Class War: Thailand’s Military Coup


Thailand’s military coup is a victory for the country’s elites and middle classes. But the country’s rural majority is unlikely to stand aside while the elites dictate a new constitution. (Photo: Pittaya Sroilong / Flickr)

This article is a joint publication of Foreign Policy In Focus and

After declaring martial law on Tuesday, May 20, the Thai military announced a full-fledged coup two days later. The putsch followed nearly eight months of massive street protests against the ruling Pheu Thai government identified with former Prime Minister Thaksin Shinawatra. The power grab by army chief Gen. Prayuth Chan-ochacame two weeks after Thaksin’s sister, Yingluck, was ousted as caretaker prime minister by the country’s Constitutional Court for “abuse of power” on May 7.

The Thai military portrayed its seizure of power as an effort to impose order after two rounds of talks between the country’s rival factions failed to produce a compromise that would provide Thailand with a functioning government.

Deftly Managed Script

The military’s narrative produced few takers. Indeed, many analysts saw the military’s move as a coup de grace to Thailand’s elected government, following what they saw as the judicial coup of May 7.

It is indeed difficult not to see the putsch as the final step in a script deftly managed by the conservative “royalist” establishment to thwart the right to govern of a populist political bloc that has won every election since 2001. Utilizing anti-corruption discourse to inflame the middle class into civil protest, the key forces in the anti-government coalition have, from the start, aimed to create the kind of instability that would provoke the military to step in and provide the muscle for a new political order.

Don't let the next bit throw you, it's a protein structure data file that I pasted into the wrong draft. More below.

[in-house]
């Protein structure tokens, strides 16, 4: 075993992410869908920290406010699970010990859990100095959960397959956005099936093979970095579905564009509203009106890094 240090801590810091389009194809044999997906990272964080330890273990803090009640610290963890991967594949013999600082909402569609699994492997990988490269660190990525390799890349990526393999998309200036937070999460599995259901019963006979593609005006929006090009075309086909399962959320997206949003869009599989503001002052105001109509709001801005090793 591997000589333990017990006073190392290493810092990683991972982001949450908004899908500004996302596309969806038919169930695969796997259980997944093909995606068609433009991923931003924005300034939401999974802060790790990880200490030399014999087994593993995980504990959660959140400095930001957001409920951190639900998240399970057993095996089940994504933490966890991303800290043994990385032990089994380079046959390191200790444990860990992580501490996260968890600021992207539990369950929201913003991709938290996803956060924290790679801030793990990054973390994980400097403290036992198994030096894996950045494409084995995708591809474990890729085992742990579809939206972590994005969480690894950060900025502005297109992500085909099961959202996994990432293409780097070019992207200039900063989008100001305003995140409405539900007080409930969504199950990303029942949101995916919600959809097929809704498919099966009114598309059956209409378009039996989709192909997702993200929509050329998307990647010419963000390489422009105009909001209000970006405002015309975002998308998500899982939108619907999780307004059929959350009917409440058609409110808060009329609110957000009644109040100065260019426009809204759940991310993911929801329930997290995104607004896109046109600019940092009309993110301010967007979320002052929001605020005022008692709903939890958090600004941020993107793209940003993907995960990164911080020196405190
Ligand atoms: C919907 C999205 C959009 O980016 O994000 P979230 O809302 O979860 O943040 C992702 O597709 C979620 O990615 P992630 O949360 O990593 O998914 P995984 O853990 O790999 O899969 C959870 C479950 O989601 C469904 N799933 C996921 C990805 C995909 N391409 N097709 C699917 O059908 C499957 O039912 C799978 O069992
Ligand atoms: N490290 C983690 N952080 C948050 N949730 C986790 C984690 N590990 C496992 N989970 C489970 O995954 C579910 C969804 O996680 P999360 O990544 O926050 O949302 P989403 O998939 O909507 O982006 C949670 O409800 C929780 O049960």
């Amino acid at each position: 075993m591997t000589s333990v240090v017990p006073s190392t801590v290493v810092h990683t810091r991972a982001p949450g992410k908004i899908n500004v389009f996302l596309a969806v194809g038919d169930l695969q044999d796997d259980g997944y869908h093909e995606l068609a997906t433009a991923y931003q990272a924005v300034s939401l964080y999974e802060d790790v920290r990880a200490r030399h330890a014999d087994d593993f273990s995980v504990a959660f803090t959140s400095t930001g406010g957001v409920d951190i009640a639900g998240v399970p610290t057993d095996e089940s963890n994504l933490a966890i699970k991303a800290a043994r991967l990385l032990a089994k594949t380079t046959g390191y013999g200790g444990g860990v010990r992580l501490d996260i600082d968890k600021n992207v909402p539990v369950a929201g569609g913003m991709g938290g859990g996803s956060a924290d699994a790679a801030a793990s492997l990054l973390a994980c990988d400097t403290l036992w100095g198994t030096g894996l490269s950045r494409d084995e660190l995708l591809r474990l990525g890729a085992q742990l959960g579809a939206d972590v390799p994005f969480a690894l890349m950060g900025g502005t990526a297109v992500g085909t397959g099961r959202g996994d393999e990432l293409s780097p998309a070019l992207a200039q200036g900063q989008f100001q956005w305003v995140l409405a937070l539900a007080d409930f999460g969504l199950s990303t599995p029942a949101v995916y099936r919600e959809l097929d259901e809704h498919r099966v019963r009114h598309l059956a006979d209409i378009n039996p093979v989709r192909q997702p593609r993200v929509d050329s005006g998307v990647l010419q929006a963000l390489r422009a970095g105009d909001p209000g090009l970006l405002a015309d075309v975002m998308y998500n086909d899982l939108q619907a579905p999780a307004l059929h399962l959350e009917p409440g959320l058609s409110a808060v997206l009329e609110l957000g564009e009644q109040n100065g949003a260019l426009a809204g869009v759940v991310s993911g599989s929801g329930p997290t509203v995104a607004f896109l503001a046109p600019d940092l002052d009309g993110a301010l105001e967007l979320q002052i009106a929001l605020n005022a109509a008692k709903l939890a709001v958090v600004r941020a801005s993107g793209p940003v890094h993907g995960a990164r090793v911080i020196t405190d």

Using what analyst Marc Saxer calls “middle class rage” as the battering ram, these elite elements forced the resignation of the Yingluck government in December; disrupted elections in February, thus providing the justification for the conservative Constitutional Court to nullify them; and instigated that same court’s decision to oust Yingluck as caretaker prime minister May 7 on flimsy charges of “abuse of power.” Civil protest was orchestrated with judicial initiatives to pave the way for a military takeover.

The military says that it will set up a “reform council” and a “national assembly” that will lay the institutional basis of a new government. This plan sounds very much like the plan announced in late November by the protest leader Suthep Thaugsuban, which would place the country for a year under an unelected, unaccountable reform panel.

The military’s move has largely elicited the approval of Suthep’s base of middle-class supporters. Indeed, it has been middle-class support that has provided cover for the calculated moves of the political elites. Many of those that provided the backbone of the street protests now anticipate the drafting of an elitist new order that will institutionalize political inequality in favor of Bangkok and the country’s urban middle class.